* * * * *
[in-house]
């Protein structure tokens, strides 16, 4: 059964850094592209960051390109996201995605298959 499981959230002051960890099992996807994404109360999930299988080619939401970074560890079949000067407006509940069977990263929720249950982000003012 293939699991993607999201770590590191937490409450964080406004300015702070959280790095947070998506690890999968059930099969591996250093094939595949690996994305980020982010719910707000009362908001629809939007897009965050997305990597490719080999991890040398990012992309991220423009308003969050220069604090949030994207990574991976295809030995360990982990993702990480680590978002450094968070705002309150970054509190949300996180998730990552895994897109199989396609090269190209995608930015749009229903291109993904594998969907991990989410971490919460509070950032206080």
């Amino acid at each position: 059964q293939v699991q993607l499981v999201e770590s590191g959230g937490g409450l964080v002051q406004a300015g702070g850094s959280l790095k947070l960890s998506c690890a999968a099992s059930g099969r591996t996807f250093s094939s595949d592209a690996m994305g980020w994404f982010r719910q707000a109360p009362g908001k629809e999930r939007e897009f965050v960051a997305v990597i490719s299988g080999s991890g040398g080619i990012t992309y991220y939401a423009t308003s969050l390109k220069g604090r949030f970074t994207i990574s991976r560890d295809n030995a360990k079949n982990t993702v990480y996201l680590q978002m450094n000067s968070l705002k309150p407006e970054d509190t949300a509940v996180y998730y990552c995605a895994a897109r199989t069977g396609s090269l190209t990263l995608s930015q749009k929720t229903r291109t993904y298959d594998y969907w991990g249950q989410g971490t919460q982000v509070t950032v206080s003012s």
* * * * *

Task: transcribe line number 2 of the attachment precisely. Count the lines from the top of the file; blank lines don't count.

């Protein structure tokens, strides 16, 4: 059964850094592209960051390109996201995605298959 499981959230002051960890099992996807994404109360999930299988080619939401970074560890079949000067407006509940069977990263929720249950982000003012 293939699991993607999201770590590191937490409450964080406004300015702070959280790095947070998506690890999968059930099969591996250093094939595949690996994305980020982010719910707000009362908001629809939007897009965050997305990597490719080999991890040398990012992309991220423009308003969050220069604090949030994207990574991976295809030995360990982990993702990480680590978002450094968070705002309150970054509190949300996180998730990552895994897109199989396609090269190209995608930015749009229903291109993904594998969907991990989410971490919460509070950032206080």